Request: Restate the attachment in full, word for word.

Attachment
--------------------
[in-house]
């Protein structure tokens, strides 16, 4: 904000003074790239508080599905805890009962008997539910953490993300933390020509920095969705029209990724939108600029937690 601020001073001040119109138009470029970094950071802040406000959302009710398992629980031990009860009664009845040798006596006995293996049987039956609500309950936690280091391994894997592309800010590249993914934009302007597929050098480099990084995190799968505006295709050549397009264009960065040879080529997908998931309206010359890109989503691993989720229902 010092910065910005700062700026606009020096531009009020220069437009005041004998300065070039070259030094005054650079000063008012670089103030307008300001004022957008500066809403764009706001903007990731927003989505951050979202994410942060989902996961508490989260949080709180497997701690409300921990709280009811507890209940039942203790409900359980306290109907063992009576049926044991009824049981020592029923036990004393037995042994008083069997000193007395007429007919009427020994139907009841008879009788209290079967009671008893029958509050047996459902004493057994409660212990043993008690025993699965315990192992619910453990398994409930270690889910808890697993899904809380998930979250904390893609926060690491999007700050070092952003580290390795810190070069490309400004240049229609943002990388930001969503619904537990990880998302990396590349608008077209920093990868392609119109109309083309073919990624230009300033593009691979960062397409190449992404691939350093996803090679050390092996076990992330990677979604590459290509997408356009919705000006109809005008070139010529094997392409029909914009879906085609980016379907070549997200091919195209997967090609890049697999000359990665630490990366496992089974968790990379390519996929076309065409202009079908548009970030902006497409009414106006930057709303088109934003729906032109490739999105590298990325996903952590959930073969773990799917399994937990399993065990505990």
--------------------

[in-house]
């Protein structure tokens, strides 16, 4: 904000003074790239508080599905805890009962008997539910953490993300933390020509920095969705029209990724939108600029937690 601020001073001040119109138009470029970094950071802040406000959302009710398992629980031990009860009664009845040798006596006995293996049987039956609500309950936690280091391994894997592309800010590249993914934009302007597929050098480099990084995190799968505006295709050549397009264009960065040879080529997908998931309206010359890109989503691993989720229902 010092910065910005700062700026606009020096531009009020220069437009005041004998300065070039070259030094005054650079000063008012670089103030307008300001004022957008500066809403764009706001903007990731927003989505951050979202994410942060989902996961508490989260949080709180497997701690409300921990709280009811507890209940039942203790409900359980306290109907063992009576049926044991009824049981020592029923036990004393037995042994008083069997000193007395007429007919009427020994139907009841008879009788209290079967009671008893029958509050047996459902004493057994409660212990043993008690025993699965315990192992619910453990398994409930270690889910808890697993899904809380998930979250904390893609926060690491999007700050070092952003580290390795810190070069490309400004240049229609943002990388930001969503619904537990990880998302990396590349608008077209920093990868392609119109109309083309073919990624230009300033593009691979960062397409190449992404691939350093996803090679050390092996076990992330990677979604590459290509997408356009919705000006109809005008070139010529094997392409029909914009879906085609980016379907070549997200091919195209997967090609890049697999000359990665630490990366496992089974968790990379390519996929076309065409202009079908548009970030902006497409009414106006930057709303088109934003729906032109490739999105590298990325996903952590959930073969773990799917399994937990399993065990505990």